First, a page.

Research released today by interactive media consultancy, Conchango and trends predictor, The Future Laboratory, reveals that users are turning back to the experts due to the surge of untrustworthy user-generated content (UGC) flooding the web. The survey of 1,000 consumers in the UK showed that, while one in five people now contribute to, or create a blog, most people do not trust the content of their peers. When asked which sources of information they trusted, less than 1% cited UGC such as blogs and forum postings.

The research shows that whilst UGC is still incredibly popular, people are viewing much of it with a healthy dose of cynicism.

The desire for ‘Expert-generated content’ can be seen through the information sources users cited as trustworthy. The BBC remains the UK’s most reliable source of information, with 58% of people having faith in Auntie to provide accurate news. Even commercial television channels, such as Sky and ITV, are considered trust-worthy by 15% of the public. Wikipedia – one of the most popular reference sites on the web – is only trusted by 2% of the people surveyed, and recently had to remove swathes of content found to be written by prejudiced individuals.

While 62% of people use the internet to access news, the research found that users gravitate to established publishers above anyone else. Mike Altendorf, CEO of Conchango says: “User-generated content has dominated the discussion of media in recent times. While we are seeing a backlash, there is still a place for it in moderation. It is important for media owners and brands to establish how they will keep viewers and readers involved without compromising their own reputations. UGC has its place in the form of feedback and dedicated forums, however users want to be sure that their ‘news’ is coming from someone that has done their due-diligence and knows their topic.”

Tom Savigar, Trends Director of The Future Laboratory says: “Consumers are realising that UGC is helpful and relevant, especially in times of crisis or for finding out consumer information; but for news and entertainment they are turning back to the work of professionals. Web 2.0 brought the feeling that anyone can do anything online, but thousands of blogs remain unread and thousands of YouTube videos remain unwatched. Some established blogs will remain powerful, but these blogs are more like websites in terms of useful info and are usually the work of journalists or people with access to insider information.”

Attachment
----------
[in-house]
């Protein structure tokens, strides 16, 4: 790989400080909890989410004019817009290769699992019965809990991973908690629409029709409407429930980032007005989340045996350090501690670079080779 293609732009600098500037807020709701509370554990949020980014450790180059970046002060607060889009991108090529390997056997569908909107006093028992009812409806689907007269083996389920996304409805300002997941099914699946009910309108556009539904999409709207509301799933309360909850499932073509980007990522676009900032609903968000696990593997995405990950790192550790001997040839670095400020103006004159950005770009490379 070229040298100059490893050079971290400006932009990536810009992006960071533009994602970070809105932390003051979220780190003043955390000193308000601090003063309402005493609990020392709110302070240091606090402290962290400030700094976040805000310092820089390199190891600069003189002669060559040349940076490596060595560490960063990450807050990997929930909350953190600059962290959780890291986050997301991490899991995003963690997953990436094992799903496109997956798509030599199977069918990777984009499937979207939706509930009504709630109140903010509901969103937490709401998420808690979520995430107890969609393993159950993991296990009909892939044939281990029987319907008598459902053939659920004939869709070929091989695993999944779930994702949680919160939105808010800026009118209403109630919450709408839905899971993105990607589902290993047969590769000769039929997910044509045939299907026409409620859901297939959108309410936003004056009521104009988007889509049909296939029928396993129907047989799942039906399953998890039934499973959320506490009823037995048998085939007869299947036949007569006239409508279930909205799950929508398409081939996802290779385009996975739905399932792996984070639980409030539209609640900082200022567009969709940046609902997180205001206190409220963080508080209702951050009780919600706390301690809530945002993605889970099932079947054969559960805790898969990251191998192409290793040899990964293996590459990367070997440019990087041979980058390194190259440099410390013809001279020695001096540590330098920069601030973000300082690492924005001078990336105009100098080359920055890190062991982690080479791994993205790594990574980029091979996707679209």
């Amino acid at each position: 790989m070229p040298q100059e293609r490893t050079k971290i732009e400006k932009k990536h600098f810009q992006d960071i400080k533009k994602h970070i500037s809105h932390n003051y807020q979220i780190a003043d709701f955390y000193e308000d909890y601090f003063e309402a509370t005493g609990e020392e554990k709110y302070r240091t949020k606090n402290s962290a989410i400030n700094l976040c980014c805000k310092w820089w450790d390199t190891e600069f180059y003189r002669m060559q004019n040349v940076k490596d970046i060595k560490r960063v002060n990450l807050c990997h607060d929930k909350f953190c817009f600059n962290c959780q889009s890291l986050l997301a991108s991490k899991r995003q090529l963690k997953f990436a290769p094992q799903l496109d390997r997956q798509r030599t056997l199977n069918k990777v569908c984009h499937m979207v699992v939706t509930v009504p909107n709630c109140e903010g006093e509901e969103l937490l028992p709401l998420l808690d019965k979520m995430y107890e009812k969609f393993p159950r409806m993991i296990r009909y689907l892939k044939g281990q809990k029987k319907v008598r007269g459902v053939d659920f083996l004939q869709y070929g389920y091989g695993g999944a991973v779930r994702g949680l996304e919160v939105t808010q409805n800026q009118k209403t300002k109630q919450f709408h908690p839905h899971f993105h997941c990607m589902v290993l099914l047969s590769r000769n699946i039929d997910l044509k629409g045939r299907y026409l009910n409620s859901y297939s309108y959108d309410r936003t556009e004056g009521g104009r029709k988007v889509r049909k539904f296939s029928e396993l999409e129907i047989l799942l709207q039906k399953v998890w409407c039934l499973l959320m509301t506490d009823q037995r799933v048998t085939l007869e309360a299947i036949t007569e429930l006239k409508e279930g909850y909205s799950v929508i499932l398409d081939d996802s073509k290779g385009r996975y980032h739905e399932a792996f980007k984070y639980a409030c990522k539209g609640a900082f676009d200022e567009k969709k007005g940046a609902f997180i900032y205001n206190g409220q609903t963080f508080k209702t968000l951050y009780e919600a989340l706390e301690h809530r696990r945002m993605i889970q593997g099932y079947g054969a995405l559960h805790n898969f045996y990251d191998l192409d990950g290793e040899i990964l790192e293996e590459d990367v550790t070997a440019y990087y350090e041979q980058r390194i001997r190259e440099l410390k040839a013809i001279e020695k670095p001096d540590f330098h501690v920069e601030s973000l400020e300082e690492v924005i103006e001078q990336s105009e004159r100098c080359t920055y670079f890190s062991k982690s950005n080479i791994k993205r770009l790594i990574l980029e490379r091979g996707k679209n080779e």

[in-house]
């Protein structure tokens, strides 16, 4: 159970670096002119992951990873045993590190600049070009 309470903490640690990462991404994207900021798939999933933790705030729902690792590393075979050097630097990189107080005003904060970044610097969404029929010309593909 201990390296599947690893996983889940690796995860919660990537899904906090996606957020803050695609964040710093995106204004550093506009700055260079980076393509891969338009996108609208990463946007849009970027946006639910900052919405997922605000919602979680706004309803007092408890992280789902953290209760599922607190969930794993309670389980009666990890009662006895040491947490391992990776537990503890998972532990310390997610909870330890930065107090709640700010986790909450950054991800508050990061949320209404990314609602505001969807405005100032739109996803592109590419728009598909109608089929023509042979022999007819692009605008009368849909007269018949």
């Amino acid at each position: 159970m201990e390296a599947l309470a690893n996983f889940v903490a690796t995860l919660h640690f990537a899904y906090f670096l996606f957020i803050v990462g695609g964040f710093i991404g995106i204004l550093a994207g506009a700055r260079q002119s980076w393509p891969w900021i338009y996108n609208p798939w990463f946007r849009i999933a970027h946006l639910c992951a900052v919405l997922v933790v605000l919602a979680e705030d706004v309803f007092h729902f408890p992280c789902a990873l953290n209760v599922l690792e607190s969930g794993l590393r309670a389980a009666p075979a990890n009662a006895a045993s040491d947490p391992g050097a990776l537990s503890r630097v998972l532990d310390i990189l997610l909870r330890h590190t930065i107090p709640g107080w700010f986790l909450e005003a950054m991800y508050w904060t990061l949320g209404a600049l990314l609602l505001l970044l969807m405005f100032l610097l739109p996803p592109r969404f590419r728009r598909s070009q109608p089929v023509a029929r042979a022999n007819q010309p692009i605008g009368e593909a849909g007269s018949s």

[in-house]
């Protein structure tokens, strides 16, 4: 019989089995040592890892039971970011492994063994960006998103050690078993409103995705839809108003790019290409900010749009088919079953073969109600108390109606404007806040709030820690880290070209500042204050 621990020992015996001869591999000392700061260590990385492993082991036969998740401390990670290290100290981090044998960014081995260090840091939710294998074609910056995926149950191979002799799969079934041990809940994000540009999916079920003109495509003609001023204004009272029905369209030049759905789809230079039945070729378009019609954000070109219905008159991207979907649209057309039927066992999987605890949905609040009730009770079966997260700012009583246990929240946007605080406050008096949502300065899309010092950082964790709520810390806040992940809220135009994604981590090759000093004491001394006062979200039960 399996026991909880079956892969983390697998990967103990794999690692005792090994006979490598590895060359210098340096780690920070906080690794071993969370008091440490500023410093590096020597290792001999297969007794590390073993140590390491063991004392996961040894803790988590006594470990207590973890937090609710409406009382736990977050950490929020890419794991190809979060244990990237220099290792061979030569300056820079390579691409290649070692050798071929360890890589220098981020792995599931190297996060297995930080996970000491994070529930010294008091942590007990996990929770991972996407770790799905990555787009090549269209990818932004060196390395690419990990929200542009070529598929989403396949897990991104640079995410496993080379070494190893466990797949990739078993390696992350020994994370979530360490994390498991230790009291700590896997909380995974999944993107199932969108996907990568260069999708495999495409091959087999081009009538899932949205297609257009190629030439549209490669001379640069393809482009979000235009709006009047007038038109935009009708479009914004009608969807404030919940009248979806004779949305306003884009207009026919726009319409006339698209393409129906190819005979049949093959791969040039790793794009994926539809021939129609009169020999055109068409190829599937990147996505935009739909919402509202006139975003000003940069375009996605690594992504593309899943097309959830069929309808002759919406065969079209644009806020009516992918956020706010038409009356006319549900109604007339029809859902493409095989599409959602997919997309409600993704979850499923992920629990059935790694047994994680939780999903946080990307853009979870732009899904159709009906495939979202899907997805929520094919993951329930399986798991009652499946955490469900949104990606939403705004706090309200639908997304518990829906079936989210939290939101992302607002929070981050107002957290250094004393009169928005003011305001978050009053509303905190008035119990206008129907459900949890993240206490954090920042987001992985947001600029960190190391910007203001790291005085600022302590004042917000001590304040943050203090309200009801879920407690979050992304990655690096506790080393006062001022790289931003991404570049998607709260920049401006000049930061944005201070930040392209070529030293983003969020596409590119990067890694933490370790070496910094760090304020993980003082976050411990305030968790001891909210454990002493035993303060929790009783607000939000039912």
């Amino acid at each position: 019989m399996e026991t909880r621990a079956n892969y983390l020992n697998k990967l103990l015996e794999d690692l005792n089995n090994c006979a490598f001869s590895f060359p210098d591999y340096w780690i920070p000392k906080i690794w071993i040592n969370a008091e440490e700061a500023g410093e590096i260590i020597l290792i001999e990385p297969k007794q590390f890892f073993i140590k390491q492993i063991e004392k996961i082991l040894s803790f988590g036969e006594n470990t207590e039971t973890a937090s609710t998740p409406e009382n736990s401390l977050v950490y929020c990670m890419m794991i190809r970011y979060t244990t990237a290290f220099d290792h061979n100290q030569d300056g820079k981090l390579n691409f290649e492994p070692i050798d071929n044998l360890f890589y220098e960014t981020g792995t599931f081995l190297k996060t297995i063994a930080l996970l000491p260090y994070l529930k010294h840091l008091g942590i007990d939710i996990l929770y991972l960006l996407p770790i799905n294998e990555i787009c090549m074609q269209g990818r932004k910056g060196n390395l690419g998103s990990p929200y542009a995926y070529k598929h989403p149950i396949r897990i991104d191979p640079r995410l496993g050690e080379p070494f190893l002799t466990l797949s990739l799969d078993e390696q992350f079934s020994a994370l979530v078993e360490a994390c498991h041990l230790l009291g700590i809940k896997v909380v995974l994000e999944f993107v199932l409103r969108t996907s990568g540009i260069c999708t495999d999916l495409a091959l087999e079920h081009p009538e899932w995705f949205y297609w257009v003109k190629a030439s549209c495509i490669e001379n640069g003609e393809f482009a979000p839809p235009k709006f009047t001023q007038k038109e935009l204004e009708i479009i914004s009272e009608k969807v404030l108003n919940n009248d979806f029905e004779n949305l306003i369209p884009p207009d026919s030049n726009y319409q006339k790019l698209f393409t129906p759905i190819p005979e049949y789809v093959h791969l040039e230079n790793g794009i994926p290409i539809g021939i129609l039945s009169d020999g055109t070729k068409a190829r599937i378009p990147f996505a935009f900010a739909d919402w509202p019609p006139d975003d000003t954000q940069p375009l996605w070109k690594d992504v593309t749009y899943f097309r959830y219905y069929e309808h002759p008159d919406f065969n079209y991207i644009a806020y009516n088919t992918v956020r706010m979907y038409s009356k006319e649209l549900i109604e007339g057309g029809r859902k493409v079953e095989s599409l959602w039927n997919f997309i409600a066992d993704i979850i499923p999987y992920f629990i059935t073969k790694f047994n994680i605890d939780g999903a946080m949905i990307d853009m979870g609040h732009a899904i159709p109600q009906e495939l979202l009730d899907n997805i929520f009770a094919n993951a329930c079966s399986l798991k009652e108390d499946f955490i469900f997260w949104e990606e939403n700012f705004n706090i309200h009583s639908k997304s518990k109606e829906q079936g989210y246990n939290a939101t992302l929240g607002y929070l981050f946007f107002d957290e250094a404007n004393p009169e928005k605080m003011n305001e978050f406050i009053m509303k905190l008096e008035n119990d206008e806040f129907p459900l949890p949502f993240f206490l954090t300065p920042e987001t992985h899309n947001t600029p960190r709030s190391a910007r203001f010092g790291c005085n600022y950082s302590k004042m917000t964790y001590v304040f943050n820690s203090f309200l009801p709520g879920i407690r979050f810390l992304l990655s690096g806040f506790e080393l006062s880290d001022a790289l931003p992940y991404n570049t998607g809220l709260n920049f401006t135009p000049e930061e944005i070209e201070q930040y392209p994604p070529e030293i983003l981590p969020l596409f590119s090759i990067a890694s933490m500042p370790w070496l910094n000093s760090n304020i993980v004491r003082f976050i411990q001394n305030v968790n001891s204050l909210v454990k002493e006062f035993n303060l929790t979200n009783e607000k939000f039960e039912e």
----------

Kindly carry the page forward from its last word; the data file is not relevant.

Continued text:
Note to the editor

The findings are taken from the New Media Landscapes survey conducted by The Future Laboratory on behalf of Conchango. One thousand consumers took part in the research in May 2007. The full report can be obtained by contacting HTUConchangoTeam@fireflycomms.comUTH.

About Conchango

Conchango was established in 1991 to deliver business and consumer solutions through the effective and innovative use of technology. Conchango helps organisations look at new ways to improve the way they interact with customers and suppliers, through the use of customer-centred techniques. Clients also look to Conchango to support them in future technology investment decisions and build enterprise applications across a variety of media and technology platforms.

Conchango’s skillset and approach is an integrated one that puts the skills of consumer knowledge, brand understanding alongside deep technology development and systems integration skills.

The results are applications, websites, intranets, kiosks and mobile applications that are useful, usable, robust and accessible, first time out.

Conchango’s approach is to focus on initiatives that deliver the greatest tangible improvement for their clients’ businesses. This is achieved by adopting the Scrum approach to agile programming, whereby development teams deliver bite-sized chunks of complex projects in 30-day “sprints”.

Conchango has worked hard to integrate the disciplines of user-centred design (UCD) and Agile development methodologies that have traditionally not blended well. Having worked in both these approaches for several years now, Conchango has a mature model that enables agile projects to leverage the best of UCD and branding.

Conchango won the Information Management Award and received the Microsoft Certified Partner Award for best business intelligence solutions. Conchango has also won awards for Best Websites for Virgin Atlantic and Nectar.com.

Conchango’s main market areas are Retail, Financial Services and Media. Customers include: Boots, Bristol & West, Capital One, Chevron, Financial Times, HMV, Lloyd’s, Marks & Spencer, Tesco, Virgin Atlantic Airways and Virgin Mobile. Its strategic partners include Microsoft, BEA, Fast and Ab Initio.

Headquartered in the UK, Conchango has offices in London, Surrey, India and New York.

www.conchango.com

Published on: 12:00AM on 7th July 2007